By using JSON in SQL, an application can fetch data, combine multiple sources from within the database, perform data modification and transform it to JSON format—all within the SQL API. Then, the application can receive the JSON-formatted data and work with it immediately, without processing the data as well.

The data flow of using JSON in SQL, allowing developers to use JSON API within SQL to better interact with the data.

While each database chose a different implementation and JSON parser, each supports a different range of JSON functions and operators. Also, they all support the JSON data type and basic JSON searches and modifications.

Levels of JSON support for each major database.

However, even though all database engines added support for JSON, not all security tools added support for this “new” feature (which was added as early as 2012). This lack of support in security tools could introduce a mismatch in parsing primitives between the security tool (in our case, the WAF) and the actual database engines, and cause SQL syntax misidentification.

The New ‘ or ‘a’=’a

Using JSON syntax, it is possible to craft new SQLi payloads. These payloads, since they are not commonly known, could be used to fly under the radar and bypass many security tools. Using syntax from different database engines, we were able to compile the following list of true statements in SQL:

  • PostgreSQL: '{"b":2}'::jsonb <@ '{"a":1, "b":2}'::jsonb Is the left JSON contained in the right one? True.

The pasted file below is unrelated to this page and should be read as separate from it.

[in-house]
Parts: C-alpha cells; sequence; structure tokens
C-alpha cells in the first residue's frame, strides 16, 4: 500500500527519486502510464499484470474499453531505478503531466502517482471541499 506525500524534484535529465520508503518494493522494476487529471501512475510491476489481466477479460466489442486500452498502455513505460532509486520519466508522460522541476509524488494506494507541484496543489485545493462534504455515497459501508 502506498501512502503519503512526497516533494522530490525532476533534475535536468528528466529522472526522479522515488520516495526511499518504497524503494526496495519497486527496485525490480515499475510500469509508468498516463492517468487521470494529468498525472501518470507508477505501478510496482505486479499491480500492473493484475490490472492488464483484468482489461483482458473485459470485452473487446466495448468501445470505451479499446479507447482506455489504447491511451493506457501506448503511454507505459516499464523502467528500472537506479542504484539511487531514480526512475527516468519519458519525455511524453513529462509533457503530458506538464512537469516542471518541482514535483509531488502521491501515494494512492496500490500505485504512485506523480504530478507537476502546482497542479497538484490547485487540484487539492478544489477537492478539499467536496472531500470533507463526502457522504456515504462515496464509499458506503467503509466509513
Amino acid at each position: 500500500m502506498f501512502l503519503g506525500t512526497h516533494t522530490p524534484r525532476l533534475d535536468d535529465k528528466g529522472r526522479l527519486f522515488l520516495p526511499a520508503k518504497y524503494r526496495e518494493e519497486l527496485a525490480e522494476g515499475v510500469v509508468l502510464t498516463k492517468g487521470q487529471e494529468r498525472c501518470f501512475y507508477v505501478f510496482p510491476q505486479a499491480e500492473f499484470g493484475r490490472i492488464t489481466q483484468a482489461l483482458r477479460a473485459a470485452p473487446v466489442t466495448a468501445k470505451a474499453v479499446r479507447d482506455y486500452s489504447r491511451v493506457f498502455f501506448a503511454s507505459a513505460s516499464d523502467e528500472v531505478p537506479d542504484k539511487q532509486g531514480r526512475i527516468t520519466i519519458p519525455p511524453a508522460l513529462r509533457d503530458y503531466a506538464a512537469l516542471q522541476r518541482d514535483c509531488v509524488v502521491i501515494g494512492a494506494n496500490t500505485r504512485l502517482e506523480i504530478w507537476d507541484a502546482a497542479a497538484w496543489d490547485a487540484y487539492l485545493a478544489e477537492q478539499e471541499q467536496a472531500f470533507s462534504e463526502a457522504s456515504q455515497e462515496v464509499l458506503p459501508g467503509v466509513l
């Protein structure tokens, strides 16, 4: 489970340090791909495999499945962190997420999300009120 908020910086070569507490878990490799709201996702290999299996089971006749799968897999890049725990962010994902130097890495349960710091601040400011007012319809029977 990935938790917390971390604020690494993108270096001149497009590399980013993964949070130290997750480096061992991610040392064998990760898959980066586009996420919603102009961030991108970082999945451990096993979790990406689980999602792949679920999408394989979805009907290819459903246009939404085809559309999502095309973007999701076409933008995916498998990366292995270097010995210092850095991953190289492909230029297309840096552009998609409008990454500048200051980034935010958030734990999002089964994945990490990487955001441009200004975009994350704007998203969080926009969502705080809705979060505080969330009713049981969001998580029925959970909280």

• SQLite: '{"a":2,"c":[4,5,{"f":7}]}' -> '$.c[2].f' = 7 Does the extracted value of this JSON equals 7? True

  • MySQL: JSON_EXTRACT('{"id": 14, "name": "Aztalan"}', '$.name') = 'Aztalan' Does the extracted value of this JSON equals to ‘Aztalan’? True.

Armed With JSON Syntax

From our understanding of how a WAF could flag requests as malicious, we reached the conclusion that we need to find SQL syntax the WAF will not understand. If we could supply a SQLi payload that the WAF will not recognize as valid SQL, but the database engine will parse it, we could actually achieve the bypass.

As it turns out, JSON was exactly this mismatch between the WAF’s parser and the database engine. When we passed valid SQL statements that used less prevalent JSON syntax, the WAF actually did not flag the request as malicious.

Here is a malicious SQLi payload, containing JSON syntax. As we can see, the WAF did not flag the request as malicious and did not drop it.

This simple JSON operator, @> in this case, which checks whether the right JSON is contained in the left one, above, threw the WAF into a loop and allowed us to supply malicious SQLi payloads, allowing us to bypass the WAF. By simply prepending simple JSON syntax to the start of the request, we were able to exfiltrate sensitive information using our SQLi vulnerability over the cloud!

Exploitation of an SQL Injection vulnerability over the cloud.

Dream Big: A Generic WAF Bypass

After demonstrating our bypass over Amazon AWS WAF, we wondered: “Maybe we have a bigger issue at hand?” The core issue of this bypass was a lack of conformance between the database engines and SQLi detection solutions; this is because JSON in SQL is not such a popular and well-known feature, and its syntax was not added to the WAF parser.

However we thought that maybe this issue is not relevant for this WAF vendor alone, maybe other vendors have not added support for JSON syntax as well. So we took our vulnerable web application, and created a setup on most major WAF vendors. After a long few days, we discovered that JSON syntax could be used to bypass most vendors we checked:

  • Palo-Alto Next Generation Firewall

  • F5 Big-IP

  • Amazon AWS ELB

  • Cloudflare

  • Imperva

List of WAF vendors and products we managed to bypass using JSON syntax.

One vendor's WAF that was immune to our attack was Check Point's CloudGuard AppSec and open-appsec, which we verified already had mitigations in place to stop our attack technique.